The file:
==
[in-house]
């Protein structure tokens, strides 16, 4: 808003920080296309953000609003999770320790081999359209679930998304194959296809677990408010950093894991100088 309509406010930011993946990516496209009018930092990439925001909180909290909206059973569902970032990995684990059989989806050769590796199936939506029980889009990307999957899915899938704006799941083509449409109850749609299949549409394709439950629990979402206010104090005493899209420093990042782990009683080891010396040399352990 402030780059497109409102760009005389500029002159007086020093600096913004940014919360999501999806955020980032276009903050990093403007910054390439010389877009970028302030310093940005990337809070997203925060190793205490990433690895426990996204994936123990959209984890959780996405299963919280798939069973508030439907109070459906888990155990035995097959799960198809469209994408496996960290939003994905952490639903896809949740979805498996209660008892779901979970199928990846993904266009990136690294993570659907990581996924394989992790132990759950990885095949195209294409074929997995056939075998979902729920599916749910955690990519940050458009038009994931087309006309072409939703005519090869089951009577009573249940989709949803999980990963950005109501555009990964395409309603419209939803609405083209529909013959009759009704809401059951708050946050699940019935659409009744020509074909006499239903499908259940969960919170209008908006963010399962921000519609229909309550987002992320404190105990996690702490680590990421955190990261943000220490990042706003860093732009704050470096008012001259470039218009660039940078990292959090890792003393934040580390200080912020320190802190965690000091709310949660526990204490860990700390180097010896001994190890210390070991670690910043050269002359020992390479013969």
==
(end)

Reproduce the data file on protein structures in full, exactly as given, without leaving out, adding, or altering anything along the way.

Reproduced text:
[in-house]
């Protein structure tokens, strides 16, 4: 808003920080296309953000609003999770320790081999359209679930998304194959296809677990408010950093894991100088 309509406010930011993946990516496209009018930092990439925001909180909290909206059973569902970032990995684990059989989806050769590796199936939506029980889009990307999957899915899938704006799941083509449409109850749609299949549409394709439950629990979402206010104090005493899209420093990042782990009683080891010396040399352990 402030780059497109409102760009005389500029002159007086020093600096913004940014919360999501999806955020980032276009903050990093403007910054390439010389877009970028302030310093940005990337809070997203925060190793205490990433690895426990996204994936123990959209984890959780996405299963919280798939069973508030439907109070459906888990155990035995097959799960198809469209994408496996960290939003994905952490639903896809949740979805498996209660008892779901979970199928990846993904266009990136690294993570659907990581996924394989992790132990759950990885095949195209294409074929997995056939075998979902729920599916749910955690990519940050458009038009994931087309006309072409939703005519090869089951009577009573249940989709949803999980990963950005109501555009990964395409309603419209939803609405083209529909013959009759009704809401059951708050946050699940019935659409009744020509074909006499239903499908259940969960919170209008908006963010399962921000519609229909309550987002992320404190105990996690702490680590990421955190990261943000220490990042706003860093732009704050470096008012001259470039218009660039940078990292959090890792003393934040580390200080912020320190802190965690000091709310949660526990204490860990700390180097010896001994190890210390070991670690910043050269002359020992390479013969």